PhD Proposal by Kaivalya Bakshi

Ph.D. Thesis Proposal




Kaivalya Bakshi

(Advisor: Prof. Evangelos Theodorou)

2:15 PM, Thursday 2 Nov 2017

Montgomery Knight Building, Room 325



Abstract: Continuous time nonlinear stochastic differential equations (SDEs) with control multiplicative noise are used to model biological motion and sensorimotor systems. Application of the Dynamic Programming Principle (DPP) to the stochastic control problem of such SDEs leads to a fully nonlinear parabolic Hamilton-Jacobi-Bellman (HJB) partial differential equation (PDE) problem. Prior work in stochastic control on solving HJB PDEs, in particular, the linearly solvable framework by Todorov et al. is fundamentally unequipped to solve this fully nonlinear PDE.

In this doctoral thesis a nonlinear Feynman Kac lemma representing the fully nonlinear PDE by a second order Forward Backward SDE (2FBSDE) model is presented. Assumptions necessary for this construction are enunciated. We propose a data efficient sampling algorithm to solve 2FBSDEs which yields the control.

If the goal is optimal control of a large ensemble of stochastic agents, the problem is inherently infinite dimensional. The control in these PDE control problems may be open loop or closed loop, in relation to the state of each agent. In the former case, control feedback for each agent is the density of the ensemble. In the latter, control feedback for each agent is the state of the agent, corresponding to the Mean Field Games (MFG) control. Practical examples of MFG control problems are for air traffic, crowds, code division multiple access control, frequency synchronization in microgrids and unmanned aerial vehicle swarms. Stability properties of multiagent feedback MFG controllers have recently garnered interest in the physics, economics and control communities. Stability of simplistic single integrator MFG control systems has been treated recently by Lions et al. and Caines et. al.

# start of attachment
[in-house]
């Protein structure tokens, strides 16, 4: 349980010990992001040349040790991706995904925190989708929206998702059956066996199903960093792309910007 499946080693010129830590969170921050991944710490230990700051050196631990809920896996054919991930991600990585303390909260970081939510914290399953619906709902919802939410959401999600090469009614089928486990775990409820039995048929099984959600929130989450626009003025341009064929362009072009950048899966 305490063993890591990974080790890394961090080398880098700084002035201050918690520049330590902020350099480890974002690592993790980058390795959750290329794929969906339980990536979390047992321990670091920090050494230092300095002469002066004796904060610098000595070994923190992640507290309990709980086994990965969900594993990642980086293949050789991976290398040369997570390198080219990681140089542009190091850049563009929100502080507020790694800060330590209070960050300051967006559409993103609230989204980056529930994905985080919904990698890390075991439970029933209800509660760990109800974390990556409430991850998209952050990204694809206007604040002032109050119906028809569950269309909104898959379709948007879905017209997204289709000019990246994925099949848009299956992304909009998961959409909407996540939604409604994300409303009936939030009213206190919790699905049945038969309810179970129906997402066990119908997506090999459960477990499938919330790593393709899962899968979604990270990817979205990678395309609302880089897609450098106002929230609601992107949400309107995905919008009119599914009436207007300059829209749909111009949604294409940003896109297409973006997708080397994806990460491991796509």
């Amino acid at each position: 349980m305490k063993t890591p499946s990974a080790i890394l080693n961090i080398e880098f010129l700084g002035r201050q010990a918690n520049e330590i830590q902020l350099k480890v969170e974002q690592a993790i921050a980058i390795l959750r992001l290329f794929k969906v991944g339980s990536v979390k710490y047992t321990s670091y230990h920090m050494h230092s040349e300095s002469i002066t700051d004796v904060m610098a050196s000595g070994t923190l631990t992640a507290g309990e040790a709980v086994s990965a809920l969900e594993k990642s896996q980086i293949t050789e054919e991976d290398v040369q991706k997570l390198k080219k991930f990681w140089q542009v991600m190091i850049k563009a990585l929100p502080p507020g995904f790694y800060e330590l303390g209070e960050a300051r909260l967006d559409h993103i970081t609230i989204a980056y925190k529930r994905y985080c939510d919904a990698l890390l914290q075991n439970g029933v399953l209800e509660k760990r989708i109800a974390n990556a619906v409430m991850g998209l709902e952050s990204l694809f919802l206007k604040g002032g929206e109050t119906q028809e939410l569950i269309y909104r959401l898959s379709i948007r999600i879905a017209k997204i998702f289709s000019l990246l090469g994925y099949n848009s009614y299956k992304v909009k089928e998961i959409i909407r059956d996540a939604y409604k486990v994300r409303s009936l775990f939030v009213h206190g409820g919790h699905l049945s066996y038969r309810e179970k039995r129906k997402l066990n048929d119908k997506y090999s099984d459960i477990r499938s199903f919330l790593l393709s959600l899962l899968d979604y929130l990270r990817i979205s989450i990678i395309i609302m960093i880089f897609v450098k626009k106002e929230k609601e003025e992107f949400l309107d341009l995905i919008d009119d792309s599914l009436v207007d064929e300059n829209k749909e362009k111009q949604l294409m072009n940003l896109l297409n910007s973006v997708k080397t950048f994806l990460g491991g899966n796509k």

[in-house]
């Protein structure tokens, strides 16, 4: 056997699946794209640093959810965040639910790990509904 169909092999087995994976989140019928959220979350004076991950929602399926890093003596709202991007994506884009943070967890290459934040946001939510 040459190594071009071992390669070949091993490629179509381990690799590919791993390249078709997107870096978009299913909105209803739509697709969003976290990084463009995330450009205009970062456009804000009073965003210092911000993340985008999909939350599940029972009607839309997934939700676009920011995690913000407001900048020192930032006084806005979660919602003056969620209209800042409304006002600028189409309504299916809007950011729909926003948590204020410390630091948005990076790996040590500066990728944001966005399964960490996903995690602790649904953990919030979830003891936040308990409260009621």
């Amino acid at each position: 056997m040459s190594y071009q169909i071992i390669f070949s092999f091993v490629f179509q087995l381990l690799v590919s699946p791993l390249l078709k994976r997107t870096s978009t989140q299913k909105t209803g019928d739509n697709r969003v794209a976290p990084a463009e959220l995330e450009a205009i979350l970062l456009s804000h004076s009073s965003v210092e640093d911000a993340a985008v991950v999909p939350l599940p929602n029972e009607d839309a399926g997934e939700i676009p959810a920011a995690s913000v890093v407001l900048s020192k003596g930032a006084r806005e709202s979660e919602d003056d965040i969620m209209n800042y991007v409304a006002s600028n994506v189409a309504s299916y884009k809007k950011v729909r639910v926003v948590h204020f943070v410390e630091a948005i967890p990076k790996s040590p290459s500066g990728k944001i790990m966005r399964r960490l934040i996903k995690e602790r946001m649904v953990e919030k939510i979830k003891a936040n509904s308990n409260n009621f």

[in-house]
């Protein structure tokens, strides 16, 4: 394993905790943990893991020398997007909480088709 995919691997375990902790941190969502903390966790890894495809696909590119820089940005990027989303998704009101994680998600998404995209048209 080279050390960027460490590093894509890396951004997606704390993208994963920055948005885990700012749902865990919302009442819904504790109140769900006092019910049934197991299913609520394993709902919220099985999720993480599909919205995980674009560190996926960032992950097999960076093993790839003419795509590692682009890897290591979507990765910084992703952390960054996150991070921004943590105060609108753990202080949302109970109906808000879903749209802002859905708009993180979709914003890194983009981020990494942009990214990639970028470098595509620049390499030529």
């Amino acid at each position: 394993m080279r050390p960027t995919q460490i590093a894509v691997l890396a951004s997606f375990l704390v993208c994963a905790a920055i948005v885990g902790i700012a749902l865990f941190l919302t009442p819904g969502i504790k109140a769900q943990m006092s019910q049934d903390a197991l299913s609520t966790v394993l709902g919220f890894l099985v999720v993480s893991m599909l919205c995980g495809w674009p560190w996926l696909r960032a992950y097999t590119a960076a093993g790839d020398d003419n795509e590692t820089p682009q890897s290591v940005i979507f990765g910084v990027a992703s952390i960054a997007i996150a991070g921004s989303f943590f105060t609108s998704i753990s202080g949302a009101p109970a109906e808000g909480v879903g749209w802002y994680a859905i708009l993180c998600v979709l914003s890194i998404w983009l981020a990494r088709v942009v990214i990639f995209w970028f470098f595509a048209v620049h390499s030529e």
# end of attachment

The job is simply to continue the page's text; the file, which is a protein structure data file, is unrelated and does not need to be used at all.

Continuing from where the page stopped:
In this work, we deduce a sampling algorithm to compute the open loop PDE control of ensembles governed by a general class of SDEs with jumps. This is done by using the Infinite Dimensional Minimum Principle (IDMP) and results from statistical physics. The relationship between the IDMP and DPP is quantitatively explained by showing the relationship between the costate function and infinite dimensional value function. Further, we propose a study to create a generalized methodology for stability analysis of feedback MFG controllers, for systems more general than single integrator systems. These methods would have direct applications in control problems involving non trivial passive dynamics as well as in study of second order synchronization, such as flocking.

Committee Members:

Prof. Evangelos Theodorou (Advisor)

Dr. Piyush Grover (Principal Research Scientist, MERL)

Prof. Eric Feron (AE)

Event Details


  • Thursday, November 2, 2017
    9:15 am - 11:30 am
Location: Montgomery Knight Building, Room 317